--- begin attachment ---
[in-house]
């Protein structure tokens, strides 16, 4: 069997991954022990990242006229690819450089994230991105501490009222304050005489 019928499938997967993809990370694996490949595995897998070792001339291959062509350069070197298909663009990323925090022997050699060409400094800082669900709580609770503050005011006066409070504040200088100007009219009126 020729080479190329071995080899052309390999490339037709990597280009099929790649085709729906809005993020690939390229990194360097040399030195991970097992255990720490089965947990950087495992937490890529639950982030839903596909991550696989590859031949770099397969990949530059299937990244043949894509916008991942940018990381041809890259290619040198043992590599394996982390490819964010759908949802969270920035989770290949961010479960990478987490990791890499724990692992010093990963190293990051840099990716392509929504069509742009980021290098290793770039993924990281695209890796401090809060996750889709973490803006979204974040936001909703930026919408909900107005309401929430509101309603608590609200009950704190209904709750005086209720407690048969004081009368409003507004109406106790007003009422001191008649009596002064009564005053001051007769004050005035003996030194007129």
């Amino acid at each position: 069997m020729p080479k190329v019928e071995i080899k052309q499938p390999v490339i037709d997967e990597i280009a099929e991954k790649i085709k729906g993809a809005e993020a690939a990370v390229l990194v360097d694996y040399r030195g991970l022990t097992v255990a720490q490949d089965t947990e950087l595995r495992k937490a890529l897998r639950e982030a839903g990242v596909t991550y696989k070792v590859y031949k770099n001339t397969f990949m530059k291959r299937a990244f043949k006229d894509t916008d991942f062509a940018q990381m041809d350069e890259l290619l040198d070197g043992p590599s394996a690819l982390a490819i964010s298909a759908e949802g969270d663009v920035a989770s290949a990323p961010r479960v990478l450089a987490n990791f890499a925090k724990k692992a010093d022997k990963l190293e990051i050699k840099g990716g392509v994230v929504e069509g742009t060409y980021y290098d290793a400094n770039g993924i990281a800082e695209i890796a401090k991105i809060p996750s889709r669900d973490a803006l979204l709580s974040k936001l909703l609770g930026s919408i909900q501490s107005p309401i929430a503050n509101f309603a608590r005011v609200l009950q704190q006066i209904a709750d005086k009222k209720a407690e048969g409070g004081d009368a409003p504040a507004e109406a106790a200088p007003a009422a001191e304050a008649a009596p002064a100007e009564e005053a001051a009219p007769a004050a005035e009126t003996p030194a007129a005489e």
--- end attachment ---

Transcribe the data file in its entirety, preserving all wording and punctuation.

[in-house]
């Protein structure tokens, strides 16, 4: 069997991954022990990242006229690819450089994230991105501490009222304050005489 019928499938997967993809990370694996490949595995897998070792001339291959062509350069070197298909663009990323925090022997050699060409400094800082669900709580609770503050005011006066409070504040200088100007009219009126 020729080479190329071995080899052309390999490339037709990597280009099929790649085709729906809005993020690939390229990194360097040399030195991970097992255990720490089965947990950087495992937490890529639950982030839903596909991550696989590859031949770099397969990949530059299937990244043949894509916008991942940018990381041809890259290619040198043992590599394996982390490819964010759908949802969270920035989770290949961010479960990478987490990791890499724990692992010093990963190293990051840099990716392509929504069509742009980021290098290793770039993924990281695209890796401090809060996750889709973490803006979204974040936001909703930026919408909900107005309401929430509101309603608590609200009950704190209904709750005086209720407690048969004081009368409003507004109406106790007003009422001191008649009596002064009564005053001051007769004050005035003996030194007129």
């Amino acid at each position: 069997m020729p080479k190329v019928e071995i080899k052309q499938p390999v490339i037709d997967e990597i280009a099929e991954k790649i085709k729906g993809a809005e993020a690939a990370v390229l990194v360097d694996y040399r030195g991970l022990t097992v255990a720490q490949d089965t947990e950087l595995r495992k937490a890529l897998r639950e982030a839903g990242v596909t991550y696989k070792v590859y031949k770099n001339t397969f990949m530059k291959r299937a990244f043949k006229d894509t916008d991942f062509a940018q990381m041809d350069e890259l290619l040198d070197g043992p590599s394996a690819l982390a490819i964010s298909a759908e949802g969270d663009v920035a989770s290949a990323p961010r479960v990478l450089a987490n990791f890499a925090k724990k692992a010093d022997k990963l190293e990051i050699k840099g990716g392509v994230v929504e069509g742009t060409y980021y290098d290793a400094n770039g993924i990281a800082e695209i890796a401090k991105i809060p996750s889709r669900d973490a803006l979204l709580s974040k936001l909703l609770g930026s919408i909900q501490s107005p309401i929430a503050n509101f309603a608590r005011v609200l009950q704190q006066i209904a709750d005086k009222k209720a407690e048969g409070g004081d009368a409003p504040a507004e109406a106790a200088p007003a009422a001191e304050a008649a009596p002064a100007e009564e005053a001051a009219p007769a004050a005035e009126t003996p030194a007129a005489e």